I conceptualized and created the visual direction for the new brand.
Janet Goss, Partner
Oliver Griswold, VP of Brand Strategy
Kerry-Ann Hamilton, SVP
Brianne Johnson, Strategist
Serrin Ransom, Design Director
Anera (American Near East Refugee Aid) is one of America's largest non-profits working solely in the Middle East since 1968. After 50 years of operations, the organization underwent a rebranding initiative with goals to:
As the lead designer on the project, I worked closely with a team of brand strategists, creatives, account managers, and client staff members to develop an inspiring visual identity. The new branding required acceptance from a broad range of Anera stakeholders—including the D.C. staff, a new CEO, current and prospective donors, and the on-the-ground team in the Middle East.
Soon after the brand strategy team at GMMB concluded brand positioning, values, and story, I joined the group for the kick-off meeting to begin the visual design phase.
After gathering valuable information from the team and conducting a landscape analysis, I began sketching and sharing initial ideas with my design director to determine which ones had the most potential.
The new logo represents the human impact of the organization's work, evoking ideas from their brand story of building up and moving forward. The abstract figures represent the three primary countries and focus areas Anera works in. The transparency and overlapping shapes within the figures symbolize a community moving forward together. The colors and typographic treatment add warmth and fill it with hope.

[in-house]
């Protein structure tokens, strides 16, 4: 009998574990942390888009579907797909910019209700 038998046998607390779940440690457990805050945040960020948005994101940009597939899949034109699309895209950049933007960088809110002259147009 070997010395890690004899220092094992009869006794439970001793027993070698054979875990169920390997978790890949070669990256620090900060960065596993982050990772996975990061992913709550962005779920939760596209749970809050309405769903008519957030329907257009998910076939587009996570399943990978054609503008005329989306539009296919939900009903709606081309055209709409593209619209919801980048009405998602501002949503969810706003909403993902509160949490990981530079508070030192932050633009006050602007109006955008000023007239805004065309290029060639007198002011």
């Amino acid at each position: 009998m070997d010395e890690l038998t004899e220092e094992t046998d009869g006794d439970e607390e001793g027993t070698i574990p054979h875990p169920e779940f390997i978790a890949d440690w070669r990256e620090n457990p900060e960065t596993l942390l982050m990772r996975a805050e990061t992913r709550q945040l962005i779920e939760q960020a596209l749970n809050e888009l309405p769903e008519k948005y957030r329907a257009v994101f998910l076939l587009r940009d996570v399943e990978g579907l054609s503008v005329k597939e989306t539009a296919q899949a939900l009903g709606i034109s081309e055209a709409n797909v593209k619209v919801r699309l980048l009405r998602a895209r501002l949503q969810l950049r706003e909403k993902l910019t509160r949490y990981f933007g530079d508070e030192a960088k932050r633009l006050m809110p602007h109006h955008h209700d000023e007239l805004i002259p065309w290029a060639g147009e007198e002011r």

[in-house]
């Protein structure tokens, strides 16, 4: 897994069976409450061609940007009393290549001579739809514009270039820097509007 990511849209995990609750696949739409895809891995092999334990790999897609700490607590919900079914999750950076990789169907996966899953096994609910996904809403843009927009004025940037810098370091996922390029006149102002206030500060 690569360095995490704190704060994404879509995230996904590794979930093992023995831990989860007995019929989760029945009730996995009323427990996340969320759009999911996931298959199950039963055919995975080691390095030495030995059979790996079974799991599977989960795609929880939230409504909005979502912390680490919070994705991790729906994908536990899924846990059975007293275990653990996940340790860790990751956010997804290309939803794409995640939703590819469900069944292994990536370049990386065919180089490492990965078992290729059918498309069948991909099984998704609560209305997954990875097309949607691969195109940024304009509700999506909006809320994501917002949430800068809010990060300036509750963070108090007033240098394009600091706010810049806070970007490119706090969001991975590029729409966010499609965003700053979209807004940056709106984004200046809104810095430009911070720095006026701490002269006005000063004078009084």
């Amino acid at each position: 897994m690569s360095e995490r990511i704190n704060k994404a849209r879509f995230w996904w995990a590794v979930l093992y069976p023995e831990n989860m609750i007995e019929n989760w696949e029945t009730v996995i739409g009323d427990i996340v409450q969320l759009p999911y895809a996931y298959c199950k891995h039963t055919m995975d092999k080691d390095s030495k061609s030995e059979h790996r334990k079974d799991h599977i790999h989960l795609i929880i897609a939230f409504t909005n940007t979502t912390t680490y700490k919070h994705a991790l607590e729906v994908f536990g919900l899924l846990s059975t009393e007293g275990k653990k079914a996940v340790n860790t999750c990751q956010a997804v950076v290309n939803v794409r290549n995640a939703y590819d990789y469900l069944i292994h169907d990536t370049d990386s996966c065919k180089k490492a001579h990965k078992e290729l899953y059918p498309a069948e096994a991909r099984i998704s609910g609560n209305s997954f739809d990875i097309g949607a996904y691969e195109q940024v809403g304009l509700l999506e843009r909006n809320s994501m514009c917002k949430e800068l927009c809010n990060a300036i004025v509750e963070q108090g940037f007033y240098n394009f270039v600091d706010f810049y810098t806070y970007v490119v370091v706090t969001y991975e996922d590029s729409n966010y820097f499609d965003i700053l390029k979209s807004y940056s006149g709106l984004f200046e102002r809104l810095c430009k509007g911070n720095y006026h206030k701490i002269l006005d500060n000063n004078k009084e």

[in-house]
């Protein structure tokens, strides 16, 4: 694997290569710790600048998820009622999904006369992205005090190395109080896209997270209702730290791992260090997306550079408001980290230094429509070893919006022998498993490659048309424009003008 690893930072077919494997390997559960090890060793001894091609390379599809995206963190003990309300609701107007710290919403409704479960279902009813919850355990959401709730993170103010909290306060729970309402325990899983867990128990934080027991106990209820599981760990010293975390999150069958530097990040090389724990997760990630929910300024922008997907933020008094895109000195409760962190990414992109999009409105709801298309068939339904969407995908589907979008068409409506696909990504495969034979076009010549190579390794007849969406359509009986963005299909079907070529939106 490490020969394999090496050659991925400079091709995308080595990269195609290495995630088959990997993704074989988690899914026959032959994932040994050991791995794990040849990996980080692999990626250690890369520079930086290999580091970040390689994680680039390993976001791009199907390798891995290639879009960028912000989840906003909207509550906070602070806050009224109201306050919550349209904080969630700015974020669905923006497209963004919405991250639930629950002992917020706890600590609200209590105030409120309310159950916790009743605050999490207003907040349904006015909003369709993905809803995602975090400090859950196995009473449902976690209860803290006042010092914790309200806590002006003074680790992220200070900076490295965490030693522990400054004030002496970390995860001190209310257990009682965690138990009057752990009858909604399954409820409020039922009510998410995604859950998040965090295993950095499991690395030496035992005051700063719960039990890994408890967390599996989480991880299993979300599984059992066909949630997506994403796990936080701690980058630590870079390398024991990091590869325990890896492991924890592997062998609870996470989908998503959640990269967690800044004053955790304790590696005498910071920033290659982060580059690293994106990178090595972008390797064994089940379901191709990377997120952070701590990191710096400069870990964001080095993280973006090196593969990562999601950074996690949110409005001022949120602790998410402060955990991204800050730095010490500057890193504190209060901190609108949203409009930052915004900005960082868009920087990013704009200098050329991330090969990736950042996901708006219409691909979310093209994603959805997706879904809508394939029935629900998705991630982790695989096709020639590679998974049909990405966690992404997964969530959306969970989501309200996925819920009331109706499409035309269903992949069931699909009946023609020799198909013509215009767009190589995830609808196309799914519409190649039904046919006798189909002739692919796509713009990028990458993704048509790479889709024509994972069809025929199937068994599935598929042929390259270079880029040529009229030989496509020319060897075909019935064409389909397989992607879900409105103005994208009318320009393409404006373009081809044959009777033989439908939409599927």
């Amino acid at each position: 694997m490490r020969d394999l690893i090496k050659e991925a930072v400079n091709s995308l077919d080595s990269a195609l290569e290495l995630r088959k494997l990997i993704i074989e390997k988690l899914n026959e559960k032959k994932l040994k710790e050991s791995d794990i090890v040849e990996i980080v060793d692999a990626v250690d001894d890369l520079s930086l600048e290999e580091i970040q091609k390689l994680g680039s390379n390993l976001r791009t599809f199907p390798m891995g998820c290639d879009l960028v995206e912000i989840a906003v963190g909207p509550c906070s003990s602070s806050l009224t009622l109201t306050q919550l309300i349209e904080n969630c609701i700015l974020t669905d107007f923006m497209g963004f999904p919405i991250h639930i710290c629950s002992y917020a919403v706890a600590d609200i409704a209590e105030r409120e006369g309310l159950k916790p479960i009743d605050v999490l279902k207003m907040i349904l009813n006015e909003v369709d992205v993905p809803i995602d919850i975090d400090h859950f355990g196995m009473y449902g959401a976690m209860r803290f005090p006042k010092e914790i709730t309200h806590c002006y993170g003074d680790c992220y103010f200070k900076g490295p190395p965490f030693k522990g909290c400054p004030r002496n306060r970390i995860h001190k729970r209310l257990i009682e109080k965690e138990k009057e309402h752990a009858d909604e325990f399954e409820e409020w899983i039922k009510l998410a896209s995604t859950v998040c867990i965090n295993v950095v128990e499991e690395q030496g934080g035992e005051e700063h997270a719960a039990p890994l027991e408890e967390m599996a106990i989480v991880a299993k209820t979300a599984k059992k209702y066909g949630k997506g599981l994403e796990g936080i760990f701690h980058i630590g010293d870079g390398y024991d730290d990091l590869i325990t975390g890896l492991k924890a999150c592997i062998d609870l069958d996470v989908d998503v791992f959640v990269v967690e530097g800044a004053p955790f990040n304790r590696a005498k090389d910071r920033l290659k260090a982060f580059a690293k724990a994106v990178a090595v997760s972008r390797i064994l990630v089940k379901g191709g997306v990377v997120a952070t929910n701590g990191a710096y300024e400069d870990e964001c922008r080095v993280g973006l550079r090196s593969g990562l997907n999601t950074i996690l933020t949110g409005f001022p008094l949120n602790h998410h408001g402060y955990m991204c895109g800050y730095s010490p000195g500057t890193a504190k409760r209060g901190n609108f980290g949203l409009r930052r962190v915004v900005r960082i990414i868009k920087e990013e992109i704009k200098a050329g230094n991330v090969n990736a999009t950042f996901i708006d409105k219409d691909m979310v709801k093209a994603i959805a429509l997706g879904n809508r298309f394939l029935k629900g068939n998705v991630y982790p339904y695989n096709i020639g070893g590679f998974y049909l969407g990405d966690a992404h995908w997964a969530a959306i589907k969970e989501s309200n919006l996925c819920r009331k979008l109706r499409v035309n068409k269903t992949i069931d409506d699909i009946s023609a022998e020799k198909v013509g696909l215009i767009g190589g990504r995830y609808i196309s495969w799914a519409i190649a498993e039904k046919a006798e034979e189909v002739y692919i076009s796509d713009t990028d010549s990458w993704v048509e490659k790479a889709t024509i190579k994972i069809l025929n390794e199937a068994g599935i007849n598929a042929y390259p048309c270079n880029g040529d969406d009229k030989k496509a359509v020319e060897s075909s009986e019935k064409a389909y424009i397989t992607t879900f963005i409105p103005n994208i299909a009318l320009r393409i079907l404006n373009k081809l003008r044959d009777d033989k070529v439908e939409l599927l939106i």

Diagonal elements pulled from the mark add energy and dynamism to the brand; they can be layered and colored multiple ways across materials while maintaining a sense of continuity.
The brand has received praise amongst the U.S. and Middle East teams, where the organization already has a solid reputation. In addition to the materials we created, the organization has beautifully implemented the new brand on many items, including coffee cups, pens, hard hats, office signage, and work vests for their on the ground staff in the Middle East.
In the first presentation of logo designs, the client felt I missed the mark. I listened to their feedback, took it to heart, and then worked on a new round of options that addressed their concerns. The following presentations ended on much more positive notes. I learned collaboration is the key to success, and sharing designs early can help prevent wasting time on the wrong idea.
The final brand was well-received by teams in the West and the Middle East, and the client was so happy with where the work landed that they reached out to us about extending the scope of our work to include additional projects. And we were honored to help the organization celebrate its 50th anniversary.